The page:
Fairfax and the Battle of Naseby, 1645
Joshua Sprigg, 1618-1684.
Anglia rediviva; England's recovery: being the history of the motions, actions, and successes of the army under the immediate conduct of his excellency Sr. Thomas Fairfax . . . Compiled for the publique good.
London: Printed by R. W. for John Partridge, 1647. Rebound.
The conflict between King Charles I and Parliament broke into open warfare in August 1642, with the Royalist forces centred on Oxford and the Parliament strength centred in London. The turning point for the eventual triumph of the Parliament's New Model army came with the Battle of Naseby on June 14th, 1645, under the leadership of Sir Thomas Fairfax (1612-1671). Of especial interest in this adulatory contemporary account is the fold-out "Table of the Motion and Action of the Army . . . April 1645-August 1646," detailing each engagement. Milton addressed a sonnet to Fairfax in 1648:
Fairfax, whose name in arms through Europe rings . . .
Thy firm unshaken virtue ever brings
Victory home, though new rebellions raise. . .
The Battle of Naseby, June 14th, 1645
"The Description of the Armies of Horse and Foot of His Majesties, and Sir Thomas Fairfax his Excellency . . . at the Battayle of Nasebye,"
Printed for John Partridge. "Place this map between fol. 32 & 33." Mounted on linen.
Detached from Joshua Sprigg, Anglia rediviva, London: R. W. for John Partridge, 1647.
Presented by A. F. McKissick, per J. Rion McKissick, 1939.
The Battle of Naseby was a turning-point in the English Civil War of the 1640s. This contemporary engraving shows the disposition of the Parliamentary New Model Army, under Fairfax, Oliver Cromwell (on the right of the map), and Henry Ireton (on the left), and their Royalist opponents commanded by King Charles (centre top) and Prince Rupert (on the Royalist right wing, off the left top of the map as displayed). Naseby was an overwhelming victory for Fairfax and the New Model Army, who captured over a thousand Royalist prisoners and most of the Royalist artillery.
The rule of the Saints
Richard Vines, 1600?-1656.
The happinesse of Israel. As it was set forth in a sermon preached to both . . . Houses of Parliament . . . upon a solemne day of thanksgiving, March 12th 1644.
London: Printed by G. M. for A. Roper, 1645.
Milton was not directly involved in the War. He spent the war years in the Parliamentary stronghold of London, aware that the war could quickly turn to affect non-combatants as well as soldiers. He wrote to a friend in the Parliamentary forces:
Captain, or colonel, or knight in arms,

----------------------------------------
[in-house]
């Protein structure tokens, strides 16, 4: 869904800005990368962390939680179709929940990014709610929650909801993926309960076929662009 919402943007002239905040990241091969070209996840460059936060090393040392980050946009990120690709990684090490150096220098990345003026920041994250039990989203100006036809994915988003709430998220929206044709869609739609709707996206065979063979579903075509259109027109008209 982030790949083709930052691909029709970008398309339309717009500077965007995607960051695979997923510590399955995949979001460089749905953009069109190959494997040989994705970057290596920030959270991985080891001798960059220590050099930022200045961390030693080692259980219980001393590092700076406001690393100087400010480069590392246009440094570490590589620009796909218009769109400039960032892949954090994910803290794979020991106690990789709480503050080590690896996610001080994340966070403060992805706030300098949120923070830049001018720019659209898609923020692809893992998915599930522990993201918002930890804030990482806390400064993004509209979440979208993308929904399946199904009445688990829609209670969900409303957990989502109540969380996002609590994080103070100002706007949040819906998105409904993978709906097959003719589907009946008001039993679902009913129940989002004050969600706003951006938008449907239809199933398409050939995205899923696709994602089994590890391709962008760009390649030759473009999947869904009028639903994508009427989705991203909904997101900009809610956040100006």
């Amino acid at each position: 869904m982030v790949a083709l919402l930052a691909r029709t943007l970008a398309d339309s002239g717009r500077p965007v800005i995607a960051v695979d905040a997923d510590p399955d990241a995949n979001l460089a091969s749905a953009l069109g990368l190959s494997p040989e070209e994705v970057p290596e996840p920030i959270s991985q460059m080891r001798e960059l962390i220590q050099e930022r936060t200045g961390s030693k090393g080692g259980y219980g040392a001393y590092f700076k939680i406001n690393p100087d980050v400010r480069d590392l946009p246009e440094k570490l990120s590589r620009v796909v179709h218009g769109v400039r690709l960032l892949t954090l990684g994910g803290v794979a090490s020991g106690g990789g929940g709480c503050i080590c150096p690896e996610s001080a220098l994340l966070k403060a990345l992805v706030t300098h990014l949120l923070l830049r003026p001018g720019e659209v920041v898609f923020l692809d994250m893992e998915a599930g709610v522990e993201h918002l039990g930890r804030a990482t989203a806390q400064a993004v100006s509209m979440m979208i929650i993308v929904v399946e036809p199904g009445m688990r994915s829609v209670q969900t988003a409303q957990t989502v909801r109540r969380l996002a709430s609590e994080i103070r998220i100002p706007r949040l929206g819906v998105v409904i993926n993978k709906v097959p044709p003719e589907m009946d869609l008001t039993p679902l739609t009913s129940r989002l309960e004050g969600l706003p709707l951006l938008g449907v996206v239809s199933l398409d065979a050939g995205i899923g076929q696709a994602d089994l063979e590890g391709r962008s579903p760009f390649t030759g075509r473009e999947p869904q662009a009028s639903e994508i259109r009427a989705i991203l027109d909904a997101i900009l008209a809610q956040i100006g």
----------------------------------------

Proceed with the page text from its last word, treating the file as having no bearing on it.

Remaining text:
Whose chance on these defenceless doors may seize,
If deed of honour did thee ever please,
Guard them, and him within protect from harms.
This sermon evokes the relief with which Londoners viewed any Parliamentary victory. Vines, Cambridge-educated and episcopally-ordained, was nonetheless a member of the Westminster Assembly and closely involved in the 1640s in Parliamentary plans for church reformation. Later, he would be one of the Puritan clergy assigned to persuade King Charles to accept reform, and in 1649 he was ejected from the mastership of Pembroke College, Cambridge, for refusing allegiance to the new Commonwealth, but nonetheless permitted to become minister of a London parish. This copy of Vines's sermon bears on the first leaf the autograph signature of Oliver Cromwell.
The trial and execution of the king, 1649
from John Rushworth, 1612?-1690.
Historical collections. The Fourth and Last Part, containing the Principal Matters which happened from the Beginning of the Year 1645, to the Death of King Charles the First 1648 . . . Impartially Related. Setting forth only Matter of Fact in Order of Time, without
Observation or Reflection. Volume VII.
Second edition. London: for J. Walthoe and others, 1721.
King Charles I was taken prisoner in 1647. Following Colonel Pride's purge of moderates from Parliament, Charles was put on trial for treason on January 20th, 1649, before a special court of Judicial Commissioners," condemned after seven brief days of hearings, and beheaded at Whitehall three days later, on January 30th, 1649. His last speech proclaiming his innocence and declaring himself "the martyr of the people" became the basis of underground resistance to Parliamentary rule and the seed of the eventual cult of him as an Anglican quasi-saint, the Blessed Charles King and Martyr.
From Commonwealth to Protectorate